The Journey

Almost every artist I know has always been an artist.  Almost every artist know has also worked at some other kind of occupation. I know very few artists who have worked only as artists.  I’ve known artists who were farriers, construction workers, cooks, cowboys, barbers, real estate salesmen, accountants, criminals and musicians.  I was an editor and newspaper publisher myself.  But simultaneously, I was an artist too, if in spirit only.

 

I think those various experiences help people be better artists, for art is a translation of one’s life’s view to a canvas, or a score or a manuscript.  Beyond that, artists tend to see more and look at things in an intangible way.  We use our creativity, our special instincts for tying things together, our sense for color, value, form, rhythm, and  balance to tell our own special story in paint, or music or words.

 

As previously mentioned, I was a newspaper editor and publisher, and I found it remarkable the similarities between that endeavor and my painting.  Both, in their own way, were keeping a record of history, one with perhaps more objectivity, the other more subjectivity.  Both use editing as a primary tool for clarifying the message to the viewer or reader.  By that I mean the painter in this case does not paint in every leaf on the tree or every  blade of grass, but uses simple cues to identify large masses. In this way he edits the scene much the same way as an editor in a newspaper would edit a complex story down to three or four simple facts so the reader doesn’t get confused in the minutia.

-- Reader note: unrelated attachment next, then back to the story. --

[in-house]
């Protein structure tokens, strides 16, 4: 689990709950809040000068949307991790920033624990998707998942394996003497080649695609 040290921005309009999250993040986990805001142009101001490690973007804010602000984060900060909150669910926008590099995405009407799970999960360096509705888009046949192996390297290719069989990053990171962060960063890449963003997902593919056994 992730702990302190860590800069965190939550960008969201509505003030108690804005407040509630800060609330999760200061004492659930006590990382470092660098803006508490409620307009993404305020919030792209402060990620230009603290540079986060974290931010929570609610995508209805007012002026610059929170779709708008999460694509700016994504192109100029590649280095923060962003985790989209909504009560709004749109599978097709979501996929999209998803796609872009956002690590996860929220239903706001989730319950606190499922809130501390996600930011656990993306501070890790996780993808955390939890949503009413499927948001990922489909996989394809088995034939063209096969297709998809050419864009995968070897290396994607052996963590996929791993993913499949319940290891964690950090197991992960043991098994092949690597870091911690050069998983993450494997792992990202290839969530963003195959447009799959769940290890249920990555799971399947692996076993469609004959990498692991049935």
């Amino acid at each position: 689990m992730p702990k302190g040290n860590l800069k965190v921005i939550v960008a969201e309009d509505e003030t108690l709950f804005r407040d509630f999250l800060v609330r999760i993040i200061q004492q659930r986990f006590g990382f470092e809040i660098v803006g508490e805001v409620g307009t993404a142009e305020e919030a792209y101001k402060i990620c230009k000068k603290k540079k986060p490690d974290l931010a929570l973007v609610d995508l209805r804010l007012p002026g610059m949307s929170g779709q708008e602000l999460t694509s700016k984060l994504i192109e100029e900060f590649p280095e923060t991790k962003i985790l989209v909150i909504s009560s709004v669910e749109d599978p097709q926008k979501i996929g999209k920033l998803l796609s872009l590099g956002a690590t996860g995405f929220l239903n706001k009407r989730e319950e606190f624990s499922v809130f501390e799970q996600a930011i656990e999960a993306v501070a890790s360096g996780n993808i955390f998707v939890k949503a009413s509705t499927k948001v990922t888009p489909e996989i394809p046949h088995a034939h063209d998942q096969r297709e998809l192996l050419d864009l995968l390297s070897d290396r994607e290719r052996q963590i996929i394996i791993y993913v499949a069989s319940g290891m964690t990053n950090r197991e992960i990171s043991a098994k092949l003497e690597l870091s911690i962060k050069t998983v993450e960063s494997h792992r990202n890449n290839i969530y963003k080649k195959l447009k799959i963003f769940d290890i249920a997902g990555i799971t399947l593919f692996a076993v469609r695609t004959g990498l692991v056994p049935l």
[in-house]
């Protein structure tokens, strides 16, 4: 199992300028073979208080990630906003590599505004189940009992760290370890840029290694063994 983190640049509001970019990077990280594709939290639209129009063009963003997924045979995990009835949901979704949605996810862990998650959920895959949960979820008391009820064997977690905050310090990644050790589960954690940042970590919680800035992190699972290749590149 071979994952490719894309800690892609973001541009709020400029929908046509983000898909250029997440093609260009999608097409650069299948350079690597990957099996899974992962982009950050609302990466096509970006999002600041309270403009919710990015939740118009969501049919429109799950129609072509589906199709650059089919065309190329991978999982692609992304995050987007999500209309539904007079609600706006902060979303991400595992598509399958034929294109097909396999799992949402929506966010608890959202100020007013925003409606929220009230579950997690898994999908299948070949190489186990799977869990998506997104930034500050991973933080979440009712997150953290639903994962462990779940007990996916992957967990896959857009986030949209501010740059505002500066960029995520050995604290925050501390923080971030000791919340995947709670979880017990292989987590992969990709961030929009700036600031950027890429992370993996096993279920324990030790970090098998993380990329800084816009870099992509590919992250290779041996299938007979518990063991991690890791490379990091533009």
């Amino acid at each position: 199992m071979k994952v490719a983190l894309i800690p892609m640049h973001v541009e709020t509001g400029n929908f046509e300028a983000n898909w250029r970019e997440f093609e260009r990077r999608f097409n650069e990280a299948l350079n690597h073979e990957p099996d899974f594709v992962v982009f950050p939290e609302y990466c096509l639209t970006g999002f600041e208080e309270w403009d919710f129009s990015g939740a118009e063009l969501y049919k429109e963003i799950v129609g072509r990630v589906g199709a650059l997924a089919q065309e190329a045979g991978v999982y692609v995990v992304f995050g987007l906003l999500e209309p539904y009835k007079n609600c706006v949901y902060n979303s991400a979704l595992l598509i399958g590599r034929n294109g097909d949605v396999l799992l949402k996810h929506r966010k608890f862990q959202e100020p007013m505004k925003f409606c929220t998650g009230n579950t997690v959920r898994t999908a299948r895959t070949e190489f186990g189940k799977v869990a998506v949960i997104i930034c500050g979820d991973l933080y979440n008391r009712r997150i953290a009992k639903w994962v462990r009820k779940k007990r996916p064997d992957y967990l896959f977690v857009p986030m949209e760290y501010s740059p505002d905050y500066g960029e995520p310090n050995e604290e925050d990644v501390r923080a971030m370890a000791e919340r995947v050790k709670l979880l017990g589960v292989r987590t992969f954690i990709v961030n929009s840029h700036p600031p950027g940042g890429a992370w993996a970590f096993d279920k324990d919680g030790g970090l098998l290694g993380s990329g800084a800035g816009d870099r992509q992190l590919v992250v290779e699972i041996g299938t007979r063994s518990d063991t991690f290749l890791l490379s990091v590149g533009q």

I can’t speak for all artists, but I feel as though I’ve been practicing my art all my life.  From early experiences as a teenager when I took private lessons from the best up and coming artists of the day, to accepting commissions from my Junior High School teachers to paint portraits of their children, painting girl pictures for my friends in college , creating nice paintings for Mom on Mother’s Day. 

 

Trying to decide between a painting and a writing career. Publishing a major daily newspaper for 20 years, being president of the Utah Press ‘association which included all of Utah’s newspapers.  Returning to the art world without missing a beat, with show invitations from Zions Bank, the Provo Library, the Covey Center for the Arts, St. George Art Museum, the Dixie Sears Gallery and many others.  I have been blessed, but also, I never forgot that I was an artist. 

 

I looked at things through the eyes of an artist.  I painted in my mind.  And when I had the opportunity to return to art full time, I worked countless hours putting mileage on my brushes in catching up.  There is no substitute for hard work.  

 

You can see from the examples in this website that the quality of the work is unmatched .